But, yeah, I see the parallel you’re drawing there. I don’t mind a slower story here and there. I haven’t read enough modern works yet to see the pattern. I suppose it’ll get annoying eventually. For now, I’ll let my naivety guide me to enjoying it.

  • JC Lebourdais March 2, 2017 at 2:16 am

    By itself it might hold for a bit indeed, the problem is that years ago we had the opportunity to read books with a similar mastery of art and pacing but with actual depth. I am thinking for example of Corto Maltese from the genius Hugo Pratt. So yes Gibrat suffers by comparison. Different generation, different levels of literacy I guess.

  • augiedb March 2, 2017 at 9:23 am

    I need to get the new re-issues of Corto Maltese here in the States. I got burnt by the last awful reprinting of them (where they cut stuff out), and didn’t want to get burned again. It sounds like the new reprints are done right, so I should give it a try.

    But that’ll have to wait until after I try some of the new Mickey Mouse stuff from Cosey, Trondheim, et. al.

  • JC Lebourdais March 3, 2017 at 11:38 am

    Corto Maltese is better appreciated in the original B&W, like Casterman did when they produced the first printing of the French version in the 70’s, big TPBs of about 150 pages each. who is the US publisher?
    so much to read, so little time 😉

  • Pierre Lebeaupin April 14, 2017 at 4:25 pm

    Well, actually…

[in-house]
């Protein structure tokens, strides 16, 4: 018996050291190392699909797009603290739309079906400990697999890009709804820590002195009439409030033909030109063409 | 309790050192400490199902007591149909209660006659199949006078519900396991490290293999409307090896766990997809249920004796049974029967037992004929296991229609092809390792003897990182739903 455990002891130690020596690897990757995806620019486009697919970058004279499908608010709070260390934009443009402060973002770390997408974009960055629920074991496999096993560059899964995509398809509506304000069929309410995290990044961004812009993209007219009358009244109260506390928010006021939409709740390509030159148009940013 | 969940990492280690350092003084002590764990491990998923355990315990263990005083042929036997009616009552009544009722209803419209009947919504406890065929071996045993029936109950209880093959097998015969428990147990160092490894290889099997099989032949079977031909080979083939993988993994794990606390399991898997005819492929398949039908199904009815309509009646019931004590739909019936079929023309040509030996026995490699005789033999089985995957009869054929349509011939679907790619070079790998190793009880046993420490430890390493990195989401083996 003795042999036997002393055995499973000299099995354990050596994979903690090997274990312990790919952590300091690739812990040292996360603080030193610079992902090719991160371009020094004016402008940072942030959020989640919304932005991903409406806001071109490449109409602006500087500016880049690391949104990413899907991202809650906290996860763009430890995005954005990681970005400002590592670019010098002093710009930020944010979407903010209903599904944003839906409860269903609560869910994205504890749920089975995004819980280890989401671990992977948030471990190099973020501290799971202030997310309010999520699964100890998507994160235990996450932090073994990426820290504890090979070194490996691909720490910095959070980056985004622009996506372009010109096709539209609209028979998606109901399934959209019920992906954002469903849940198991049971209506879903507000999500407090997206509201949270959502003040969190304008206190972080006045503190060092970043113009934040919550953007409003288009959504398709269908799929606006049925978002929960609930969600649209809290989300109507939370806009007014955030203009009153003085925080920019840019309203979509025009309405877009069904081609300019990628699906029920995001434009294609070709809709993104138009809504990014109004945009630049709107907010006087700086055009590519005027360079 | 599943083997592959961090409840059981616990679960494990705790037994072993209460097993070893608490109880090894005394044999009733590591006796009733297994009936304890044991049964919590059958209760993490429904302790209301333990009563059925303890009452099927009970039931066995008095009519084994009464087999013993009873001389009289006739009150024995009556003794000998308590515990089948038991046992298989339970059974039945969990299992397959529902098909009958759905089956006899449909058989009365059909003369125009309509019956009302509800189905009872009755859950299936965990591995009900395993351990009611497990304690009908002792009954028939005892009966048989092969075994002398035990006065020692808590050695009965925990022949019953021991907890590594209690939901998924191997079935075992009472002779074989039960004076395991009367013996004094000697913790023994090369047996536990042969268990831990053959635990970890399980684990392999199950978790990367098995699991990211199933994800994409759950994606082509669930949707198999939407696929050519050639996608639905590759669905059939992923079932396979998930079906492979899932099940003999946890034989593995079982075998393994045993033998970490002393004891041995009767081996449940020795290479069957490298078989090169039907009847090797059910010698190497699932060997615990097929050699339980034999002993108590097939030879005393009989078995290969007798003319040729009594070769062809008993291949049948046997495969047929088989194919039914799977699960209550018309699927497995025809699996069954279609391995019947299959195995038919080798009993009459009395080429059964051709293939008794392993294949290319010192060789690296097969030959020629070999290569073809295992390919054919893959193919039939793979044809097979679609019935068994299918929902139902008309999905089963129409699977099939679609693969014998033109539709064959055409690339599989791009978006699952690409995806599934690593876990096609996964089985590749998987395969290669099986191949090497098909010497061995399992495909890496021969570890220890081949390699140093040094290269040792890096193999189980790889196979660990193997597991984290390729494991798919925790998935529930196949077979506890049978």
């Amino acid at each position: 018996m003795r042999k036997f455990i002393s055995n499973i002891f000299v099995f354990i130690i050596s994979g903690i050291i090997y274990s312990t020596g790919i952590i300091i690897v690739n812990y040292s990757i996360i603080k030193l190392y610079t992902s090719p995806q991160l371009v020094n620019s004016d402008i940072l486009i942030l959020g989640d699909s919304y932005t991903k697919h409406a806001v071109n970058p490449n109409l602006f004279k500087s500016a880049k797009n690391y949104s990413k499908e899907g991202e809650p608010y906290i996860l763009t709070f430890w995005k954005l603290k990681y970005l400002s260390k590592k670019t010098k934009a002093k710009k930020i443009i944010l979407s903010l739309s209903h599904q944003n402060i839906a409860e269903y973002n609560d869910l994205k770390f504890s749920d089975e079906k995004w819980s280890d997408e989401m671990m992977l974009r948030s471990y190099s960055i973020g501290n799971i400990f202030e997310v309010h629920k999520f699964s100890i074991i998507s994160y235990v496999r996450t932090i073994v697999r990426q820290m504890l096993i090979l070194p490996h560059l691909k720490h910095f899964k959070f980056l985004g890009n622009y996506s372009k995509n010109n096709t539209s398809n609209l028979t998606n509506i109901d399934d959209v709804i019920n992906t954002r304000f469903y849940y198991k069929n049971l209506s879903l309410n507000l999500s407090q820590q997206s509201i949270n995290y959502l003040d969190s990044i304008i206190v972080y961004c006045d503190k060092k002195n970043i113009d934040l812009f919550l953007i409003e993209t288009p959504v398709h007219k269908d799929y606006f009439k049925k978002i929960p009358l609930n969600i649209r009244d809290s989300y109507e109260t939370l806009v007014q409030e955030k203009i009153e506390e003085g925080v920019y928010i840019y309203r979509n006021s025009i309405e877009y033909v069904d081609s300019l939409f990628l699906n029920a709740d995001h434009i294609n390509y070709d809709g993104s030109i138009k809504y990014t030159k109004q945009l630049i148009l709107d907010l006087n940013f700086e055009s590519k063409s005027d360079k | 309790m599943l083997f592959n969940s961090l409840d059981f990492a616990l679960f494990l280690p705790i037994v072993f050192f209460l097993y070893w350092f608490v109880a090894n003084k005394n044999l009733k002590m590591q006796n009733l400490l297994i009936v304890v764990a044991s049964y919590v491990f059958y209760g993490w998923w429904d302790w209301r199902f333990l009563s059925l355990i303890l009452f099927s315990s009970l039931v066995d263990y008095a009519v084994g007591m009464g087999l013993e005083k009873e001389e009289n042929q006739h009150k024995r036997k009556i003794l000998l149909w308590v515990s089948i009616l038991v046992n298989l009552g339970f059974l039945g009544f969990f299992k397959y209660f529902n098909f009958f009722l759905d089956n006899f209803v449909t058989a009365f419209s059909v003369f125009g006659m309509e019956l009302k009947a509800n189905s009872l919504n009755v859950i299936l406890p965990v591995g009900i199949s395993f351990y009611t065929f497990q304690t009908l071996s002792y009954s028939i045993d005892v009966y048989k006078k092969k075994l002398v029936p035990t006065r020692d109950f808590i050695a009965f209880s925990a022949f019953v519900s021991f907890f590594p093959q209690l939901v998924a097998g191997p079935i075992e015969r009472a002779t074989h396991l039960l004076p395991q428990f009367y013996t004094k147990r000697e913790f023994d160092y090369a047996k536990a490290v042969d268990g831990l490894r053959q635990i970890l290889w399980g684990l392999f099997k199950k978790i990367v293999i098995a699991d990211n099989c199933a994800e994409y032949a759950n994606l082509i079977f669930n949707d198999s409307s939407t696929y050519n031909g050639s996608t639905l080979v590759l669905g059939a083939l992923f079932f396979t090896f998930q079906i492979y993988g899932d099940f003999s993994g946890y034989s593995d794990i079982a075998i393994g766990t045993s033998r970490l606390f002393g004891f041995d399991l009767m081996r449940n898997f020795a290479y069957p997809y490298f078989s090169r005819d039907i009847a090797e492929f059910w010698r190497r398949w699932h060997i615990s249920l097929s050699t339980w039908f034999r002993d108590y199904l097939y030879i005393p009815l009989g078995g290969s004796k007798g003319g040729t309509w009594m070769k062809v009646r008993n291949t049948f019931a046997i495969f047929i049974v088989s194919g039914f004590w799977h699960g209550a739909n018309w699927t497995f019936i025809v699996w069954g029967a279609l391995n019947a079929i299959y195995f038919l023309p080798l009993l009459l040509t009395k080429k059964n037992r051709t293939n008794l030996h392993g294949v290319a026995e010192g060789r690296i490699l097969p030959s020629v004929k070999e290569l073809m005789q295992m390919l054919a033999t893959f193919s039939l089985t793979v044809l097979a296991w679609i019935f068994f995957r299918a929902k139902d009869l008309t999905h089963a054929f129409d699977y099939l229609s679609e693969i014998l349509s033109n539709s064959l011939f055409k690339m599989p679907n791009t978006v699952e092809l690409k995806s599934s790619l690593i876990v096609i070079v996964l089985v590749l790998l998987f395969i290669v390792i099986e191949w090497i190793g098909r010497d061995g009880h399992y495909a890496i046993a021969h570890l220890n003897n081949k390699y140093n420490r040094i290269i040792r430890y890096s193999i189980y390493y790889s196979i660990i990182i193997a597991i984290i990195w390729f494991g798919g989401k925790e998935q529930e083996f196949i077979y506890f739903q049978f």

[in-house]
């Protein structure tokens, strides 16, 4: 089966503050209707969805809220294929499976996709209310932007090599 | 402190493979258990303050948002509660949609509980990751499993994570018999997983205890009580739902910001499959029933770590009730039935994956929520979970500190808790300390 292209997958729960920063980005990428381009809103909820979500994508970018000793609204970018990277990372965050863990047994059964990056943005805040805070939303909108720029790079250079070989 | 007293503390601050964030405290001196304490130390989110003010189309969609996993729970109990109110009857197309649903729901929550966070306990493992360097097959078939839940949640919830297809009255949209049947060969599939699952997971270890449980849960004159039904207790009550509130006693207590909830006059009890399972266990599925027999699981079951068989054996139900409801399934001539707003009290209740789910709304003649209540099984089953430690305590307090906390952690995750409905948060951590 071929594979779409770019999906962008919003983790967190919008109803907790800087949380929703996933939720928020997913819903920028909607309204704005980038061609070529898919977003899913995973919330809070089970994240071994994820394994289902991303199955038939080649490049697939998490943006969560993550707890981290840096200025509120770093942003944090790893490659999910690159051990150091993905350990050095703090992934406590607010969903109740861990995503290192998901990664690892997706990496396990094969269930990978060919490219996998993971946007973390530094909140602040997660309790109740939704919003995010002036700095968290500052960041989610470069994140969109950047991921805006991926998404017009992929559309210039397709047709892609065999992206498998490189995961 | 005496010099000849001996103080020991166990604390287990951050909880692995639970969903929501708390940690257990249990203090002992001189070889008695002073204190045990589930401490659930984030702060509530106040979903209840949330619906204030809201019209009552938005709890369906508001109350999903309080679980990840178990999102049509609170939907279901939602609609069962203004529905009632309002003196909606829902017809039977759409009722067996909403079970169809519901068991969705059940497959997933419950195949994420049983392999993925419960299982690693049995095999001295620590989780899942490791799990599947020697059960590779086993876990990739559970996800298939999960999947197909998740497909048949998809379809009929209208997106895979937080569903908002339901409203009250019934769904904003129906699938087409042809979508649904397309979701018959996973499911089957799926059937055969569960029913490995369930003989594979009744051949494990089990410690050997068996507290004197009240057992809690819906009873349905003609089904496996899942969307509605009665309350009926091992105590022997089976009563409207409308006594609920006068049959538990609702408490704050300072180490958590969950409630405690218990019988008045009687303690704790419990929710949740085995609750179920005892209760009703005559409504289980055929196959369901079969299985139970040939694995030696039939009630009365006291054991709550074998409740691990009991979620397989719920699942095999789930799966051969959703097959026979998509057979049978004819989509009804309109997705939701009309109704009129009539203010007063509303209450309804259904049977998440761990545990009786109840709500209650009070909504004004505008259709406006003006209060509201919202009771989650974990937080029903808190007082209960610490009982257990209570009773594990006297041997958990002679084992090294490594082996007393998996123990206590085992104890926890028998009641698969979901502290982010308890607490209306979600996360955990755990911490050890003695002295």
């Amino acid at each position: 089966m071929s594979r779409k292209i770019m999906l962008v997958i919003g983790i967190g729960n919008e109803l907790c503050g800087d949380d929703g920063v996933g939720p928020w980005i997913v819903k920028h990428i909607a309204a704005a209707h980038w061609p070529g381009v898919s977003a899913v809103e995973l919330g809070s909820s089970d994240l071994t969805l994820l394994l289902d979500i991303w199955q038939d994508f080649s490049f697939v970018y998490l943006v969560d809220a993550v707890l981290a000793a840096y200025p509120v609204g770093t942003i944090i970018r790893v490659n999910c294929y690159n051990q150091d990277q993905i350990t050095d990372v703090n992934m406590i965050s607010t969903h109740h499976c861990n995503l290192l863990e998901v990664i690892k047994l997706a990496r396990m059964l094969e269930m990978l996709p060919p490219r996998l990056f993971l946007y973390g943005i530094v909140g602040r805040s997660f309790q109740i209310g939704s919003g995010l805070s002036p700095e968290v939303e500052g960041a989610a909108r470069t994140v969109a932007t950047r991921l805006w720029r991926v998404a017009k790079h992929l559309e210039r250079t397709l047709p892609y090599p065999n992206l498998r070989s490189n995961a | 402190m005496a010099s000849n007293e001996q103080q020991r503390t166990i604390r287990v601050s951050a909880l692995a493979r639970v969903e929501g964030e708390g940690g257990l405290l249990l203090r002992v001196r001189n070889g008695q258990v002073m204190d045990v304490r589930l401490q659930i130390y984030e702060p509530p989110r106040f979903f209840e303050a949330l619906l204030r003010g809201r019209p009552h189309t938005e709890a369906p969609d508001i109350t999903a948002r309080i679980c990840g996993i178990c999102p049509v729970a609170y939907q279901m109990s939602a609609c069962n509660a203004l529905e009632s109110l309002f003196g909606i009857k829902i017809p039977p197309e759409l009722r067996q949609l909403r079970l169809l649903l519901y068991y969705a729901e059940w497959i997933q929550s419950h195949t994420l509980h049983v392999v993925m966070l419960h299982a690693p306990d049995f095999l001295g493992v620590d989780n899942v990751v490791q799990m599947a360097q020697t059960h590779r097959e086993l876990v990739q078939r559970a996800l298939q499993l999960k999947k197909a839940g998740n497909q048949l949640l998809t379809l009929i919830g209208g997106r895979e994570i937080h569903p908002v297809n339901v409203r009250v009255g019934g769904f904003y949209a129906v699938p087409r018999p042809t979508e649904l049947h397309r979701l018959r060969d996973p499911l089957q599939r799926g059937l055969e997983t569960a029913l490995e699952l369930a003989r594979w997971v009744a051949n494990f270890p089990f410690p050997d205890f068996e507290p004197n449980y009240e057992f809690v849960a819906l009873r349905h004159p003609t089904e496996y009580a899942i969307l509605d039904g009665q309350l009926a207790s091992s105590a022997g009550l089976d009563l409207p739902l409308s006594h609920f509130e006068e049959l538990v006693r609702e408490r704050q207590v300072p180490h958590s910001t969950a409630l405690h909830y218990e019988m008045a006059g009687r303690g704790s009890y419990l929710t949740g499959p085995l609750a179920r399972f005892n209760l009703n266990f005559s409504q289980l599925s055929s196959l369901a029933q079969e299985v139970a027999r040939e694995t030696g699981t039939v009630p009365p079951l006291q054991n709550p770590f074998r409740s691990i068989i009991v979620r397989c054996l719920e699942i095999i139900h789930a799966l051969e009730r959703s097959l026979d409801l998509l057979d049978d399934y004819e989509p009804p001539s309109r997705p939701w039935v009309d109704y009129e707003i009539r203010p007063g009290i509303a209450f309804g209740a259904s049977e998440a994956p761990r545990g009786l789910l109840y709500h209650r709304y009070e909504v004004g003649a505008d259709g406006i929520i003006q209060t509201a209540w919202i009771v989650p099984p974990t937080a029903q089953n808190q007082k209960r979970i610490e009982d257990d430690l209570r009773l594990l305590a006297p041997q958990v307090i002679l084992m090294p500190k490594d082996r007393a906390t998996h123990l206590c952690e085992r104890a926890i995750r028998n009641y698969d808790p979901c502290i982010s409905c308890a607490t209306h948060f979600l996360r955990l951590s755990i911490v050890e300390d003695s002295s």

Wait, that came out wrong. Let me restart.

    I don’t know how it is translated in English, but when I read it what the hero “exempted himself” from was the STO, or Service du Travail Obligatoire (mandatory work service): a program where every young frenchman had to go and work in a factory in Germany to support the German war effort. He was not drafted (as far as I know, while there were French volunteers brigades who fought against the USSR alongside the Germans, there was no mandatory draft in France of troops to support Germany).

    • Augie April 16, 2017 at 12:06 am

      It’s very possible I’m missing some nuance of the story, particularly in the French history part. I just reread the pages now. He’s definitely hiding so he doesn’t get sent to the salt mines. He definitely snuck out by jumping off a train when they weren’t looking. So maybe he volunteered, then changed his mind and knew he’d get in trouble. C’est possible. Merci!

      • Pierre Lebeaupin April 19, 2017 at 4:47 pm

        Checked the copy at the works council library where I work (yes, it rocks), and I better understand your mistake, because it is not said in so many words. The most telling allusion is at page 11, when the policemen come to see his aunt: one says “il était requis pour le service du travail en Allemagne” (“he was required for the work service in Germany”), which combined with the year cannot be anything other than the mandatory work service (STO).

        And yes, for whatever reason he initially goes with it before taking advantage of the train trip to bail out. Doesn’t matter either way, but reminds me of my grandfather, who (like many others) was surrounded and had to surrender before being able to fire a single shot during the may-june ’40 German offensive, and was made prisoner, but he took advantage of a bridge crossing to jump out of the truck he was kept in, and he was not caught back.

  • JC LEBOURDAIS April 16, 2017 at 7:58 am

    Indeed defaulting on mandatory STO at the time would qualify for Nazi prison camp. Or worse. My grandfather was drafted that way.